2, National Institute of Advanced Industrial Science and Technology, Tsukuba, , Japan
The printing-based patterned-layer formation of electrode metal layers are one of the key printed electronics technologies. Recently, we developed a groundbreaking electrode printing technique, called as “surface photoreactive nanometal printing (SuPR-NaP)”, which allows easy manufacture of ultrafine conductive silver patterns with a high submicron resolution . This technique is based on the unique chemisorption effect of silver nanoparticles (AgNPs) on a photo-activated patterned polymer surface that is manufactured by masked ultraviolet irradiation of a perfluoropolymer, Cytop (Asahi Glass Co., Ltd.), layers. The SuPR-NaP technique allows us to produce ultrafine electrode patterns with minimum line width of 0.8 micron, by which the mass production of transparent conductive electrodes is now undertaken for the use as touch screen sensors. The next important target of the printing technique is to use and accommodate the printed ultrafine electrode patterns for the production of organic thin-film transistor (OTFT) arrays on flexible plastic substrates.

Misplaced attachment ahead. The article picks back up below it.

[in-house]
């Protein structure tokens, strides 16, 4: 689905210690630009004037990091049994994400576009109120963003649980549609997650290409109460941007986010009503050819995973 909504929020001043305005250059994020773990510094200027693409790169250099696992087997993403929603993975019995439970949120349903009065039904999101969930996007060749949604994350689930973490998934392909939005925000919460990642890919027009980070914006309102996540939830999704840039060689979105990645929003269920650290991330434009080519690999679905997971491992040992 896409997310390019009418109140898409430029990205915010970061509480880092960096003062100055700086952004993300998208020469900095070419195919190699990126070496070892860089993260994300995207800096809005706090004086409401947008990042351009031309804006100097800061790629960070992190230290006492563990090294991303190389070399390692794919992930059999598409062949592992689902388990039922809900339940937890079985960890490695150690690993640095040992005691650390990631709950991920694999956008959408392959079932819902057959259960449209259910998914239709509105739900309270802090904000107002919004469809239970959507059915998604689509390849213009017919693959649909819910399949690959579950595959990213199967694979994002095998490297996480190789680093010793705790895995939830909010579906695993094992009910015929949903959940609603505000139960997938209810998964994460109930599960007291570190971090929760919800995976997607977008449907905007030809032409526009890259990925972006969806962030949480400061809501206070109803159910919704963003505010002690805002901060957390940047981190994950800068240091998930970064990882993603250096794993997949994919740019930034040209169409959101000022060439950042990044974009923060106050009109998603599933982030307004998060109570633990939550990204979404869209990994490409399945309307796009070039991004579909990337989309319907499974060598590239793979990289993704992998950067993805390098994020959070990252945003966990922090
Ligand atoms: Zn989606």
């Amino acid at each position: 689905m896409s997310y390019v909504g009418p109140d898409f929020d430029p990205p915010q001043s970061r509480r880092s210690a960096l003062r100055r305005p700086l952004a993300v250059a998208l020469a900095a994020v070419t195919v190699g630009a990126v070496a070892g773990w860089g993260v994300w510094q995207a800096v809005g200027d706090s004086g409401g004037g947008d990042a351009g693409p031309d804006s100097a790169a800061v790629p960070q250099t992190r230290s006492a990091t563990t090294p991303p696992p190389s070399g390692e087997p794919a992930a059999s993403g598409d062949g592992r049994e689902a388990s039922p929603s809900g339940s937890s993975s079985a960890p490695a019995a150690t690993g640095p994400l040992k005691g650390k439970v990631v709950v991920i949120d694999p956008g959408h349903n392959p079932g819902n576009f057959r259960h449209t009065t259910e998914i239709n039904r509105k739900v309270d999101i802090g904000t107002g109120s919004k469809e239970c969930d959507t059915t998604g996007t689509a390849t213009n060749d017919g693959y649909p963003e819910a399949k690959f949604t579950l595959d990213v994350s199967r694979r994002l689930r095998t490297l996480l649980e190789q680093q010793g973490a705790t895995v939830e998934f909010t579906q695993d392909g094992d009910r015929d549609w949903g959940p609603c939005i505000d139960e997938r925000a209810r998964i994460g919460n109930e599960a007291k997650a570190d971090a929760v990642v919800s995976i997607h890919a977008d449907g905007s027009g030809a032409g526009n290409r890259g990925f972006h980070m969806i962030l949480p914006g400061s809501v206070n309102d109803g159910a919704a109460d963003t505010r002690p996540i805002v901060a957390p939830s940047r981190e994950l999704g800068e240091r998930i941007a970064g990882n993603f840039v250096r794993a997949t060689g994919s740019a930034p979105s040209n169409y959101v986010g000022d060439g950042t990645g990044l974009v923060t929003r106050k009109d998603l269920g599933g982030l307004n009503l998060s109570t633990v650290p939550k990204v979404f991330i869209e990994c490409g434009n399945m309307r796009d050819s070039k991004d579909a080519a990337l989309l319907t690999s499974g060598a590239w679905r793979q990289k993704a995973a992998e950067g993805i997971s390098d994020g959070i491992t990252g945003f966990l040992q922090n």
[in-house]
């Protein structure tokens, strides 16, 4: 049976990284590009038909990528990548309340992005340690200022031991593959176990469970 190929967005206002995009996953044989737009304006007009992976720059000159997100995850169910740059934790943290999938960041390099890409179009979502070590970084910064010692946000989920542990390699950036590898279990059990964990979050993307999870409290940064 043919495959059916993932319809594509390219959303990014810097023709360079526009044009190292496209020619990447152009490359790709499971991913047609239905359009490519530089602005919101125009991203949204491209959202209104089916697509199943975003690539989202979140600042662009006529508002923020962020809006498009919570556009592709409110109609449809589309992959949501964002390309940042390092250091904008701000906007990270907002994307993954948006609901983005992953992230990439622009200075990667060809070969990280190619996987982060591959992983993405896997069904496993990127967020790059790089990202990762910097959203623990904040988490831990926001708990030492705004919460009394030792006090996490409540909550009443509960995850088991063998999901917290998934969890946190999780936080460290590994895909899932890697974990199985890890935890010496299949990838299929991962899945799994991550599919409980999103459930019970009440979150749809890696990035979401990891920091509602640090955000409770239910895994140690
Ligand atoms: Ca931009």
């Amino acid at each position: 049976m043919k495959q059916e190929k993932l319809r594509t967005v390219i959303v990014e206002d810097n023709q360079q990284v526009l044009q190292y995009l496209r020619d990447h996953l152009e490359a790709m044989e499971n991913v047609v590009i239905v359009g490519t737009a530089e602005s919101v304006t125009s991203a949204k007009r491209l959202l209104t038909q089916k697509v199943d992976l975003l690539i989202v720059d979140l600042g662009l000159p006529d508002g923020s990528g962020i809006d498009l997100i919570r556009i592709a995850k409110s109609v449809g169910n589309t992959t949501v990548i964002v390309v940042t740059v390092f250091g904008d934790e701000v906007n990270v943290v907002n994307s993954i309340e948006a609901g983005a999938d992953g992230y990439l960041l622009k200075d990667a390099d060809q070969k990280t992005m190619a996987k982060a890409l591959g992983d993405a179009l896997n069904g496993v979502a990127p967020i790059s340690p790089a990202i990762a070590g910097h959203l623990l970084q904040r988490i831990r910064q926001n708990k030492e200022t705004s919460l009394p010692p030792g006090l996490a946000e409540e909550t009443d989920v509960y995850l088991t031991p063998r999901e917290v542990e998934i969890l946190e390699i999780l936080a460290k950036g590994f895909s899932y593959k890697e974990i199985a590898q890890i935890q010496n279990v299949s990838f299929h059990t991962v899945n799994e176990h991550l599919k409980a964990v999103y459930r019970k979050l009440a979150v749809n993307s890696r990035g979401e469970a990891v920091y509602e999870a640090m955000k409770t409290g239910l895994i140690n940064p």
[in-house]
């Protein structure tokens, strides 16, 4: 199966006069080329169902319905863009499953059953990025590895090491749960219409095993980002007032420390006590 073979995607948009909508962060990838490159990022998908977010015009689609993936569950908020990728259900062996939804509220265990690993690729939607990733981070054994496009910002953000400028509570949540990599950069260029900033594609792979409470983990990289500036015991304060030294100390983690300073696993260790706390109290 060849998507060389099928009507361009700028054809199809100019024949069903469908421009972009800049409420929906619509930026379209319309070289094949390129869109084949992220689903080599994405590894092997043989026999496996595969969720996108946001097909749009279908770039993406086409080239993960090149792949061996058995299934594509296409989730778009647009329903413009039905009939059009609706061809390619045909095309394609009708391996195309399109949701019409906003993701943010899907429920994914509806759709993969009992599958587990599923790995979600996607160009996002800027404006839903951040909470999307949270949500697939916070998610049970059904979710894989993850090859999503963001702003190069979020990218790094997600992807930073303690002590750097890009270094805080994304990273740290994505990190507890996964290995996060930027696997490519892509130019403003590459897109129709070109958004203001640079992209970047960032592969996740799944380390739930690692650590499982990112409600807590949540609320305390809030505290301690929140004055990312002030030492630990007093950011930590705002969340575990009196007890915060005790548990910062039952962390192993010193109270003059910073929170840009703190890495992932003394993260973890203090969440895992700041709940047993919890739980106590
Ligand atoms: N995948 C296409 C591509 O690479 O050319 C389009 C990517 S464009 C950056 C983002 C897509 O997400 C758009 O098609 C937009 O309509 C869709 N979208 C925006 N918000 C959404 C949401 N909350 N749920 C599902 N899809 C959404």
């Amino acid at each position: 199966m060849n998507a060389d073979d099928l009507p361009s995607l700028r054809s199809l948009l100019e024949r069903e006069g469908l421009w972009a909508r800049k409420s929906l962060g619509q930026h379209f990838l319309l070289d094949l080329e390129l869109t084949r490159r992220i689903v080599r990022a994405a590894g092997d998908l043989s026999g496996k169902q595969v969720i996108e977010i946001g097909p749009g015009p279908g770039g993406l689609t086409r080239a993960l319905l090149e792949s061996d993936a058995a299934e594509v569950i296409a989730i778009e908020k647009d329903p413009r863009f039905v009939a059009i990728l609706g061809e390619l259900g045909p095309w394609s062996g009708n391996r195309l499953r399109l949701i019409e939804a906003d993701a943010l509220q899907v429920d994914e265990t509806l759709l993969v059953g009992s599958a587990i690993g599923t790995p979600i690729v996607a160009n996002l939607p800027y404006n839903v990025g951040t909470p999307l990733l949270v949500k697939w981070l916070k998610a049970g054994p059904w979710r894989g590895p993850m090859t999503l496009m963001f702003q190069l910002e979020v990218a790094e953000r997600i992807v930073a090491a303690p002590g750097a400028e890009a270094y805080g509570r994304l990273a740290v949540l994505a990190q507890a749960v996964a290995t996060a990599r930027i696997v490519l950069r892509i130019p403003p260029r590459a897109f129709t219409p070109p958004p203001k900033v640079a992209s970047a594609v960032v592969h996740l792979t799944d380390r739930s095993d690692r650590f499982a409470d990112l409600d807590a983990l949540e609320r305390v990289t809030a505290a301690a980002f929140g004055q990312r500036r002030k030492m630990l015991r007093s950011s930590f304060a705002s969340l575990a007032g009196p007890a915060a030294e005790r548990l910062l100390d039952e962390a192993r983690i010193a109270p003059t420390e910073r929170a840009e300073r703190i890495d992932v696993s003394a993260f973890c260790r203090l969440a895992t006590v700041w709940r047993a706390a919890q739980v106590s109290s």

In this presentation, we will present and discuss low-voltage operation of OTFTs composed of ultrafine printed source/drain electrodes produced by the SuPR-NaP technique . For this purpose, we utilized the highly-insulating Cytop layer, not only for producing the photo-activated patterned surface for the SuPR-NaP technique, but also as the gate dielectric layer for producing bottom-gate, bottom contact OTFTs . To realize the low-voltage operation of OTFTs, we systematically examined the thickness, voltage-durability and capacitance of the thin Cytop layers. We found that the ultrathin thickness as thin as 26 nm is useful to obtain high-voltage durability up to 2.4 MV/cm and large-capacitance of 97 nF/cm2, even after the top printed silver electrodes are deposited by the SuPR-NaP technique. Based on the examination, we successfully operated polycrystalline pentacene OTFTs using the ultrathin Cytop layer, at low voltage less than 2 V with negligible hysteresis characteristics. Additionally, we found that the surface modification of the printed silver electrodes with pentafluorobenzenethiol is effective to suppress the contact resistance and to enhance the drain current. We will discuss the stable low-voltage operation of the OTFTs in terms of the formation of high-quality semiconductor/gate insulator interface with use of the ultra-hydrophobic nature of the surfaces of ultrathin Cytop layers.
 T. Yamada et al., Nat. Commun. 7, 11402 (2016).  G. Kitahara et al., Organic Electron. 50, 426 (2017).  K. Aoshima et al., Organic Electron. 41, 137 (2017).